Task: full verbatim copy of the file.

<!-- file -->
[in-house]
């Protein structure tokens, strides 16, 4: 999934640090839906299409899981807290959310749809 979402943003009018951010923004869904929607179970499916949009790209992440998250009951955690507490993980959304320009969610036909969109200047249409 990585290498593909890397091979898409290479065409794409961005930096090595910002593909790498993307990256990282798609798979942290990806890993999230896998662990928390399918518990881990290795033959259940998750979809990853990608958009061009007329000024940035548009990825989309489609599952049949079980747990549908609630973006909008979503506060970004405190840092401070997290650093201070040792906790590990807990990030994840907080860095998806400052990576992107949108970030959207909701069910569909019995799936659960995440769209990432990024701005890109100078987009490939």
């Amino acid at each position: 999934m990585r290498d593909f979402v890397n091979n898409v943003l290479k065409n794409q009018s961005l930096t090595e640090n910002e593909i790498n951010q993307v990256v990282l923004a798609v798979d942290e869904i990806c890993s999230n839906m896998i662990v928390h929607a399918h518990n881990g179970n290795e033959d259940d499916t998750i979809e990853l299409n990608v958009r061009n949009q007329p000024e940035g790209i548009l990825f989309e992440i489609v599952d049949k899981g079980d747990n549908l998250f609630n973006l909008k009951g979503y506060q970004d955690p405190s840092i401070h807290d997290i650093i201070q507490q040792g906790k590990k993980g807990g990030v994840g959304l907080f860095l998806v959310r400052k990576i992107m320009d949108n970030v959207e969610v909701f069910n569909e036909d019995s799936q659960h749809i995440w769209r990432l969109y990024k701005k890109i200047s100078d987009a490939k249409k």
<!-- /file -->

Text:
[in-house]
């Protein structure tokens, strides 16, 4: 999934640090839906299409899981807290959310749809 979402943003009018951010923004869904929607179970499916949009790209992440998250009951955690507490993980959304320009969610036909969109200047249409 990585290498593909890397091979898409290479065409794409961005930096090595910002593909790498993307990256990282798609798979942290990806890993999230896998662990928390399918518990881990290795033959259940998750979809990853990608958009061009007329000024940035548009990825989309489609599952049949079980747990549908609630973006909008979503506060970004405190840092401070997290650093201070040792906790590990807990990030994840907080860095998806400052990576992107949108970030959207909701069910569909019995799936659960995440769209990432990024701005890109100078987009490939």
């Amino acid at each position: 999934m990585r290498d593909f979402v890397n091979n898409v943003l290479k065409n794409q009018s961005l930096t090595e640090n910002e593909i790498n951010q993307v990256v990282l923004a798609v798979d942290e869904i990806c890993s999230n839906m896998i662990v928390h929607a399918h518990n881990g179970n290795e033959d259940d499916t998750i979809e990853l299409n990608v958009r061009n949009q007329p000024e940035g790209i548009l990825f989309e992440i489609v599952d049949k899981g079980d747990n549908l998250f609630n973006l909008k009951g979503y506060q970004d955690p405190s840092i401070h807290d997290i650093i201070q507490q040792g906790k590990k993980g807990g990030v994840g959304l907080f860095l998806v959310r400052k990576i992107m320009d949108n970030v959207e969610v909701f069910n569909e036909d019995s799936q659960h749809i995440w769209r990432l969109y990024k701005k890109i200047s100078d987009a490939k249409k």